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Why is Data Flow Mapping Important for GDPR Compliance?

Data mapping is considered an important component of GDPR compliance by many privacy professionals. It is also usually one of the first steps that is taken. However, there can be a lot of confusion about what privacy professionals mean by a data map and why it is important. We are going to tackle the latter question here.

Why is a data flow map important for organizations under the General Data Protection Regulation (GDPR)?

There are a number of reasons that organizations should create a data map as part of their GDPR journey.

1. Article 30

Having a written record of data processing activities is a requirement for many organizations under GDPR Article 30 and a best practice for even those that are not required to do it. A data map is one avenue by which organizations create the required written documentation. Additionally, the supervisory authorities may request records of the processing activities within an organization, and the production of a data map is one piece of information that would help fulfill their request.


2. Article 6

Data maps can be an important part of Article 6 as well. Every instance of processing personal data needs to have a lawful basis under GDPR. If organizations do not have a list, or “map”, of all of their processing, then they may not have identified which basis for processing applies, disclosed it to consumers as part of their privacy policy or other disclosures, and ensured that appropriate documentation is generated. Once a list of processing has been compiled, it is easier for organizations to justify their processing or determine that it needs to be changed.

3. Article 25

Data mapping can also be evidence that an organization takes the privacy by design and default principles from GDPR Article 25 seriously. An organization that constructs a data flow map of a new technology or process is better prepared both to inject privacy protections into it at an early stage in the project as well as to demonstrate to the data protection authorities that the organization was thinking about the implications of it on data privacy. As an organization comes to understand what data is being collected, it can also use that information in order to figure out what personal data it truly needs to collect and where it should work through the process of data minimization.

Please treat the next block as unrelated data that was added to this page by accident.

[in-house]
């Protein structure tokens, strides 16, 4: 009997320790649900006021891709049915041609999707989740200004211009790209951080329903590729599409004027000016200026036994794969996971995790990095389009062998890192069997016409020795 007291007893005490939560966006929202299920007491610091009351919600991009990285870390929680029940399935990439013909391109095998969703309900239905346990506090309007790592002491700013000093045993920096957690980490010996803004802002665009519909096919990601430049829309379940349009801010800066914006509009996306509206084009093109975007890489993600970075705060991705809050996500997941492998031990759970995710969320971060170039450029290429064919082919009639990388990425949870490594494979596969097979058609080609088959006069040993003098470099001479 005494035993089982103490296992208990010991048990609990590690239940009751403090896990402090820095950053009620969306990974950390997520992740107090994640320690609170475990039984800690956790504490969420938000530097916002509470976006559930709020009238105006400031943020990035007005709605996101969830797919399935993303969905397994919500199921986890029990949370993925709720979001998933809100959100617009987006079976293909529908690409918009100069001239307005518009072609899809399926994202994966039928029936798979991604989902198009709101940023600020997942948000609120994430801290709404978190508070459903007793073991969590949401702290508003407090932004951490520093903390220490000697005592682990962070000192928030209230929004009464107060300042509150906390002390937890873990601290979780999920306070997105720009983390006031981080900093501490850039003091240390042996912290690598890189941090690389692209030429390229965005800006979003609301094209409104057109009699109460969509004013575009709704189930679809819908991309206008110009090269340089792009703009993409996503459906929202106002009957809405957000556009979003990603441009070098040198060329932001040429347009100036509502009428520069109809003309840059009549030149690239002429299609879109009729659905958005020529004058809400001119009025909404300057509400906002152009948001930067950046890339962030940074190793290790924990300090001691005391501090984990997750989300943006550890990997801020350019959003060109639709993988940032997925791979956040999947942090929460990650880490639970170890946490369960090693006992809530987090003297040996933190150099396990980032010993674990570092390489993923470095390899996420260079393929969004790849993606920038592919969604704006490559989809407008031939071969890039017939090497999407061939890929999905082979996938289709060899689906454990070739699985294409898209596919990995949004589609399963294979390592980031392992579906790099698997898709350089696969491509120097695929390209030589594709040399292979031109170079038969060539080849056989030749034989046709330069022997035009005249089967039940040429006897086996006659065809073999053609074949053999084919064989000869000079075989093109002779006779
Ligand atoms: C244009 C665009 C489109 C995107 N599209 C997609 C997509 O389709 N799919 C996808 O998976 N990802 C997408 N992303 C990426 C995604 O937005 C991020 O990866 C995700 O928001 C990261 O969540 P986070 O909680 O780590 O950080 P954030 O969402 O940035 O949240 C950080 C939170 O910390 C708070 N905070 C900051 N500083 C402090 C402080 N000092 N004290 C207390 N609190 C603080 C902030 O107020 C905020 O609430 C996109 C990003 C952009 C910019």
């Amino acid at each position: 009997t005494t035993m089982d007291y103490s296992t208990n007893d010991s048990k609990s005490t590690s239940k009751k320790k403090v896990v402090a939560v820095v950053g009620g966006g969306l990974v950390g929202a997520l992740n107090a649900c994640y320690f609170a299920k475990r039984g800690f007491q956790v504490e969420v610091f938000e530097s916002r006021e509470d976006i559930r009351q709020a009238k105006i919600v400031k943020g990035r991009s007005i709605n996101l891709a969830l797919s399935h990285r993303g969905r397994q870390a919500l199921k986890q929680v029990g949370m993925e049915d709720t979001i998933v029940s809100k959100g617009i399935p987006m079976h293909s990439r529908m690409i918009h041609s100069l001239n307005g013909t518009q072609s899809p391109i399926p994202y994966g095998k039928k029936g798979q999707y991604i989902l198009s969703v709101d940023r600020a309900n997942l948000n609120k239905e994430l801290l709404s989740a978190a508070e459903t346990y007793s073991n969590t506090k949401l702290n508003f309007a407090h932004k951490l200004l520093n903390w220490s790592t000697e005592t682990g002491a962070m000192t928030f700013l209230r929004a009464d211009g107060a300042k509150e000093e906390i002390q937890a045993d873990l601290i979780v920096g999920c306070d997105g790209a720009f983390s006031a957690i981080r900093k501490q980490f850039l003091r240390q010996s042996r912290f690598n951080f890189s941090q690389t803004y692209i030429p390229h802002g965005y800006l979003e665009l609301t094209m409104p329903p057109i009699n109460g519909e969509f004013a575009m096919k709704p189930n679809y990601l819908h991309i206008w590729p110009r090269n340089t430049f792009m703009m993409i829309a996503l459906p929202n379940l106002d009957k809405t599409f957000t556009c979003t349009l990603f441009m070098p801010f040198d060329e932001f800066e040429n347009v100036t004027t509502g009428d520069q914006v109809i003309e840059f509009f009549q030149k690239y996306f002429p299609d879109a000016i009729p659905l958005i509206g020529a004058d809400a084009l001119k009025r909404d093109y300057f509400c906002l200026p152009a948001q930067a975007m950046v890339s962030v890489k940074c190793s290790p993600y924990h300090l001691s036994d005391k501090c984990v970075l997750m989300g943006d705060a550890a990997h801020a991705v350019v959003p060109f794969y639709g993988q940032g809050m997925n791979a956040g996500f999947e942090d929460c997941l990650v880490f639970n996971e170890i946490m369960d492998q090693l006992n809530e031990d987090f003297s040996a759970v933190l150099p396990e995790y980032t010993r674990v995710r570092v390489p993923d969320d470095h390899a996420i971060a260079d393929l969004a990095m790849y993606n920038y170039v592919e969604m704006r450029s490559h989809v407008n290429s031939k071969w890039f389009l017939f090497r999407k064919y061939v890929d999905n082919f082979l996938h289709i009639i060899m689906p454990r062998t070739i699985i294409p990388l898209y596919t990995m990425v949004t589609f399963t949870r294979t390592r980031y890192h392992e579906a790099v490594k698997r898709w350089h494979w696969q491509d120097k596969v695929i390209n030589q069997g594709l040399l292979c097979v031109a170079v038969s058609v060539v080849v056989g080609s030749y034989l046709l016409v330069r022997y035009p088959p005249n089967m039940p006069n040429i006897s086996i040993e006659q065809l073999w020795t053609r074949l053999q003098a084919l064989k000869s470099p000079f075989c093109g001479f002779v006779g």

4. Article 35

Data maps are also an important part of Data Protection Impact Assessments under Article 35. If an organization is going to assess the risk of a particular process, then it needs to understand where the data is collected, where it is stored, who gets the information and how long it is retained. These are critical ingredients that are often compiled as part of a data map.

5. Article 28

Data flow maps are also an important area for the identification of third party access to data falling within Article 28. Organizations that have a list of third-parties that are processing personal data on their behalf can conduct vendor assessments, review or enter into data processing agreements required by GDPR Article 28, and engage in pro-active risk management. If organizations have not mapped their data sharing with third-parties, they may not have all of the agreements that they need in place.

6. Other Required Information

Controllers are required to have records of the purposes of processing, the categories of personal data, the categories of recipients of the data, any transfers of personal data to a third country or international organization, the time period for retention of the different categories of data and, if possible, a general description of the technical and organizational security measures at work. Processors need to have records of the contact information for each controller, the categories of processing carried out for the processor, any transfers to a third country or international organization including documentation of the suitable safeguards in place, and a general description of the technical and organizational security measures used.

7. Transparent Disclosures and Process Improvements

Having a data map can also facilitate transparent disclosures to consumers, one of the core principles of GDPR. If an organization is not aware of all of its data collection, processing and sharing, then it is difficult to accurately disclose that to consumers and other data subjects through its privacy policy and other notices.

Data maps can also be used for a variety of other purposes, including to improve business processes, improve IT systems and IT controls, identify areas for risk mitigation, provide ideas for annual budget planning as well as training opportunities for staff.

Data mapping is also going to be an important component of the California Consumer Privacy Act of 2018 (CaCPA). Businesses will need to disclose the categories of information that they are collecting as well as the categories of information sold to third-parties. The creation of a data map will be an important means to identify the information collected and shared.

If you are looking for GDPR data mapping software to do automated data mapping, please call Clarip at 1-888-252-5653

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